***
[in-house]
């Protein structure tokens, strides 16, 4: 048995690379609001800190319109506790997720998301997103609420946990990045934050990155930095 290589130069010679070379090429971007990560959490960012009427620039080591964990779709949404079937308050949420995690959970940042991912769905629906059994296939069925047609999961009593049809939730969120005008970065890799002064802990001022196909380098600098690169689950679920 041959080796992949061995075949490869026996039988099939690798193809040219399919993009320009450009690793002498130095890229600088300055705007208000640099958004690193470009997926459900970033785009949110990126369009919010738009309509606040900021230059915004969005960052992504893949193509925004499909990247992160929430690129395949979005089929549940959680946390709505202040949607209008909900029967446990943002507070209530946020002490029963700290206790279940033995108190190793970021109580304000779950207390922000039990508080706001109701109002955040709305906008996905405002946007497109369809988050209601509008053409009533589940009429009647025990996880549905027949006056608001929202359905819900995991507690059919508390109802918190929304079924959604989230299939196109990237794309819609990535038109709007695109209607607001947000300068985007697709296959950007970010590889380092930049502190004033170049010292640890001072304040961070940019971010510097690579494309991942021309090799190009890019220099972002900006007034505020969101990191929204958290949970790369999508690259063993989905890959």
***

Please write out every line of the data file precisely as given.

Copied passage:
[in-house]
């Protein structure tokens, strides 16, 4: 048995690379609001800190319109506790997720998301997103609420946990990045934050990155930095 290589130069010679070379090429971007990560959490960012009427620039080591964990779709949404079937308050949420995690959970940042991912769905629906059994296939069925047609999961009593049809939730969120005008970065890799002064802990001022196909380098600098690169689950679920 041959080796992949061995075949490869026996039988099939690798193809040219399919993009320009450009690793002498130095890229600088300055705007208000640099958004690193470009997926459900970033785009949110990126369009919010738009309509606040900021230059915004969005960052992504893949193509925004499909990247992160929430690129395949979005089929549940959680946390709505202040949607209008909900029967446990943002507070209530946020002490029963700290206790279940033995108190190793970021109580304000779950207390922000039990508080706001109701109002955040709305906008996905405002946007497109369809988050209601509008053409009533589940009429009647025990996880549905027949006056608001929202359905819900995991507690059919508390109802918190929304079924959604989230299939196109990237794309819609990535038109709007695109209607607001947000300068985007697709296959950007970010590889380092930049502190004033170049010292640890001072304040961070940019971010510097690579494309991942021309090799190009890019220099972002900006007034505020969101990191929204958290949970790369999508690259063993989905890959």